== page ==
Howard Marks put it nicely when he said that, rather than worrying about share price volatility, 'The possibility of permanent loss is the risk I worry about... and every practical investor I know worries about. It's only natural to consider a company's balance sheet when you examine how risky it is, since debt is often involved when a business collapses. Importantly, Wesfarmers Limited (ASX:WES) does carry debt. But the more important question is: how much risk is that debt creating?
When Is Debt Dangerous?
Generally speaking, debt only becomes a real problem when a company can't easily pay it off, either by raising capital or with its own cash flow. Ultimately, if the company can't fulfill its legal obligations to repay debt, shareholders could walk away with nothing. While that is not too common, we often do see indebted companies permanently diluting shareholders because lenders force them to raise capital at a distressed price. Of course, the upside of debt is that it often represents cheap capital, especially when it replaces dilution in a company with the ability to reinvest at high rates of return. The first thing to do when considering how much debt a business uses is to look at its cash and debt together.
What Is Wesfarmers's Net Debt?
As you can see below, Wesfarmers had AU$3.03b of debt at June 2019, down from AU$4.12b a year prior. However, it also had AU$795.0m in cash, and so its net debt is AU$2.23b.
A Look At Wesfarmers's Liabilities
Zooming in on the latest balance sheet data, we can see that Wesfarmers had liabilities of AU$5.22b due within 12 months and liabilities of AU$3.15b due beyond that. Offsetting these obligations, it had cash of AU$795.0m as well as receivables valued at AU$1.03b due within 12 months. So its liabilities outweigh the sum of its cash and (near-term) receivables by AU$6.54b.
Of course, Wesfarmers has a titanic market capitalization of AU$43.8b, so these liabilities are probably manageable. However, we do think it is worth keeping an eye on its balance sheet strength, as it may change over time.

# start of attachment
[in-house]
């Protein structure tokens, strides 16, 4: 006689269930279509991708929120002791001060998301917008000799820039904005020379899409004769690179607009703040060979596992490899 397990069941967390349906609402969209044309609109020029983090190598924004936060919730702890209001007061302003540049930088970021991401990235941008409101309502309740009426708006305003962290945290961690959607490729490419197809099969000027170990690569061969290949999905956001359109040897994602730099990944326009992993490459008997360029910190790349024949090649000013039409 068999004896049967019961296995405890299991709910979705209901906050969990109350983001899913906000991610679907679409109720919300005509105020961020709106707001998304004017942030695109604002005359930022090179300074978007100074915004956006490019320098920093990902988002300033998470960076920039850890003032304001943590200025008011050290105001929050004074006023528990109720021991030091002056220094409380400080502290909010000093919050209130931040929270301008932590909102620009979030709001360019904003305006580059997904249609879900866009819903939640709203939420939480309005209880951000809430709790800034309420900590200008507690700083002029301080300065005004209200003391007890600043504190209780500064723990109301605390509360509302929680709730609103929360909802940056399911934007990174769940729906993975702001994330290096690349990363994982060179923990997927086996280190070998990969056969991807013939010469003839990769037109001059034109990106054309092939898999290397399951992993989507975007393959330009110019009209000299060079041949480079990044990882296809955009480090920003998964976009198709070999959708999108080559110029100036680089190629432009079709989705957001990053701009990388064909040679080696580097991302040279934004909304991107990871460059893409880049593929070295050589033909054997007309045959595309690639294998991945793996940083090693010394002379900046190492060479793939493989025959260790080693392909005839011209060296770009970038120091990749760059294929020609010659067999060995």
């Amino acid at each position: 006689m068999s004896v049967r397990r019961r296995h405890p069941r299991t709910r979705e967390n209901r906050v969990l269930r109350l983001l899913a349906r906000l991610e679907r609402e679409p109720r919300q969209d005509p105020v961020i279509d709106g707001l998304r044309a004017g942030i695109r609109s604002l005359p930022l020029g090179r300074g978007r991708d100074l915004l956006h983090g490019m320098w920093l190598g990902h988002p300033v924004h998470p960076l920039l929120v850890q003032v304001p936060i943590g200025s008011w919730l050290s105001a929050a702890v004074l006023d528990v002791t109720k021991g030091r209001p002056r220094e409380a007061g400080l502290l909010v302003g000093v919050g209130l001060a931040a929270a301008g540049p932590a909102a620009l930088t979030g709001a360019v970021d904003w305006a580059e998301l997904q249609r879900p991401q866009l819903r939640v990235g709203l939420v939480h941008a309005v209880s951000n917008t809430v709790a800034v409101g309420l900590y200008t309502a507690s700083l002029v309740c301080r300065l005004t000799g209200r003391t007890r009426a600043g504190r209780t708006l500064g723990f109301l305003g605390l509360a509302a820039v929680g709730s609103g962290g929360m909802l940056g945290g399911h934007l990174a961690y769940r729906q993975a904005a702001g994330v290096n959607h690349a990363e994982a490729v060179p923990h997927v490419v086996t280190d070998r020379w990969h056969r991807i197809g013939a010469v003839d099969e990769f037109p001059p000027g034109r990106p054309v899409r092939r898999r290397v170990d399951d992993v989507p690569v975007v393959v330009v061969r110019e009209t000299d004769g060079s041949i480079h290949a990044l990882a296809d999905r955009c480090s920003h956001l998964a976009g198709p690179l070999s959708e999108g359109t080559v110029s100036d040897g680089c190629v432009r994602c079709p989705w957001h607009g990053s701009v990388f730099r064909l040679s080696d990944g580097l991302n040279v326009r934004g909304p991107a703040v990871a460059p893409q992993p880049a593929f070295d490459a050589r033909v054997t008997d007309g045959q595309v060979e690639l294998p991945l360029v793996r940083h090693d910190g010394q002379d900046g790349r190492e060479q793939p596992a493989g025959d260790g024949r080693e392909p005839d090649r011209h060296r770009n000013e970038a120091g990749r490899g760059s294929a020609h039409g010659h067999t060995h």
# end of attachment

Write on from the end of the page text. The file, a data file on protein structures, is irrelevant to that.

We use two main ratios to inform us about debt levels relative to earnings. The first is net debt divided by earnings before interest, tax, depreciation, and amortization (EBITDA), while the second is how many times its earnings before interest and tax (EBIT) covers its interest expense (or its interest cover, for short). This way, we consider both the absolute quantum of the debt, as well as the interest rates paid on it.
Wesfarmers has a low net debt to EBITDA ratio of only 0.73. And its EBIT covers its interest expense a whopping 16.1 times over. So you could argue it is no more threatened by its debt than an elephant is by a mouse. While Wesfarmers doesn't seem to have gained much on the EBIT line, at least earnings remain stable for now. The balance sheet is clearly the area to focus on when you are analysing debt. But it is future earnings, more than anything, that will determine Wesfarmers's ability to maintain a healthy balance sheet going forward. So if you're focused on the future you can check out this free report showing analyst profit forecasts.
Finally, while the tax-man may adore accounting profits, lenders only accept cold hard cash. So it's worth checking how much of that EBIT is backed by free cash flow. Over the most recent three years, Wesfarmers recorded free cash flow worth 70% of its EBIT, which is around normal, given free cash flow excludes interest and tax. This free cash flow puts the company in a good position to pay down debt, when appropriate.
The good news is that Wesfarmers's demonstrated ability to cover its interest expense with its EBIT delights us like a fluffy puppy does a toddler. And that's just the beginning of the good news since its conversion of EBIT to free cash flow is also very heartening. When we consider the range of factors above, it looks like Wesfarmers is pretty sensible with its use of debt. That means they are taking on a bit more risk, in the hope of boosting shareholder returns. Given Wesfarmers has a strong balance sheet is profitable and pays a dividend, it would be good to know how fast its dividends are growing, if at all. You can find out instantly by clicking this link.
When all is said and done, sometimes its easier to focus on companies that don't even need debt. Readers can access a list of growth stocks with zero net debt 100% free, right now.
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If you spot an error that warrants correction, please contact the editor at firstname.lastname@example.org. This article by Simply Wall St is general in nature. It does not constitute a recommendation to buy or sell any stock, and does not take account of your objectives, or your financial situation. Simply Wall St has no position in the stocks mentioned. Thank you for reading.